Fr. Z explains Heroic Virtue

We live in this fallen world, in this vale of tears, with wounds to our intellects and will, constantly dealing with the world, the flesh and the devil.

We are called to holiness.  We are actually called to holiness in a heroic degree.  Let’s understand “heroic” properly.

The “heroism” to which we are called does not consist mainly in great or famous or dramatic acts or accomplishments.  It might include those, but it does not mainly consist of those.  Every person has the possibility of this sort of heroism, even if he does nothing spectacular.  When it comes to the causes of saints, very often people with more dramatic or famous lives comes to the attention of others, and therefore they are more likely to be the subjects of causes.

Living a virtuous life even in the tedium of routine or the obscurity of everyday living can be heroic.

Accepting God’s will, living in conformity with God’s will is the true test of a Christian.  That is the essence of “heroic” virtue, not what appears outwardly to be heroic (though that may also be heroic, as in the dramatic case of the martyr).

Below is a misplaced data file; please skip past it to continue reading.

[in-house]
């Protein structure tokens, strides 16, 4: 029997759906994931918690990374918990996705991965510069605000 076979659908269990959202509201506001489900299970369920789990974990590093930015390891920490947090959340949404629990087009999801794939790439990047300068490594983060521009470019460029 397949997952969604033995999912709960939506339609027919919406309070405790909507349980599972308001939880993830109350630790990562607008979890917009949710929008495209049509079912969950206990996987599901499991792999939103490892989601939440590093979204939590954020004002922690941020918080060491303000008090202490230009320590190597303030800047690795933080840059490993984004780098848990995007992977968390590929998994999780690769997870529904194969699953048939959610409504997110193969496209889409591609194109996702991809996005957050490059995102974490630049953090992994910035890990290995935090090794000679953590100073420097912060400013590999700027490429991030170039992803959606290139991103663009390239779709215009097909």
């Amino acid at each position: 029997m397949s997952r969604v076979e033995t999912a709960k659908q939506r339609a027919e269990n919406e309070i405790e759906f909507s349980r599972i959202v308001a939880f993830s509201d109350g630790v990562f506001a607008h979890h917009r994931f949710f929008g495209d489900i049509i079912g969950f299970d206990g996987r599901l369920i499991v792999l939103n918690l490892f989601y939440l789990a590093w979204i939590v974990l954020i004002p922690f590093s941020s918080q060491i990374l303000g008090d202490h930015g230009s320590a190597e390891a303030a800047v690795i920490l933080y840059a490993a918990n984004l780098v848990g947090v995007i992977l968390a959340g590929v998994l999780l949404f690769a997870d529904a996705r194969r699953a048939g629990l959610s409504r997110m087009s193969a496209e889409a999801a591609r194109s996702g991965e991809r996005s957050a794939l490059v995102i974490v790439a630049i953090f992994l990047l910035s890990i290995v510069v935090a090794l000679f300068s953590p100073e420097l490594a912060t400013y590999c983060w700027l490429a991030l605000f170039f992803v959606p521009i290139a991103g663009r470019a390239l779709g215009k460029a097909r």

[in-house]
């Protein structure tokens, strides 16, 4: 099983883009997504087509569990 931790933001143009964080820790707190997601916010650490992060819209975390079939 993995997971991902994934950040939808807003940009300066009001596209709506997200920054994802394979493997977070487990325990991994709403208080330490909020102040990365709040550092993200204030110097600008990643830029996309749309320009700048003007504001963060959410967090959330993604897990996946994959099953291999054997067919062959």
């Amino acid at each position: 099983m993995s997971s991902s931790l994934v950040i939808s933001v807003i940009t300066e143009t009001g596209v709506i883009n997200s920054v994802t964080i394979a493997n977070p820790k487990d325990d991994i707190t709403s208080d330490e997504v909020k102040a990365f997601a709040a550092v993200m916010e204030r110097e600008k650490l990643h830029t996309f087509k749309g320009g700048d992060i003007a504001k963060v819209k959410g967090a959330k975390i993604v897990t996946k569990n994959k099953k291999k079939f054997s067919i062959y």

Furthermore, people don’t, except by a rare gift from God, instantly or easily attain the state of living a life of virtue heroically.  Virtues are habits.  Some virtues, the theological virtues, are infused into us by God with baptism and sacraments.  They “dwell” in us “habitually” (“dwell” and “habit” are etymologically related… think of a “habitat” where critters “dwell”).  Virtues are habits, good practices and attitudes which are in us to a degree that it is easy for us to do them rather than hard.  This usually takes time and maturity.  We don’t suddenly, except by a special grace, become virtuous.  It can take a whole lifetime and many stumbles along the way.

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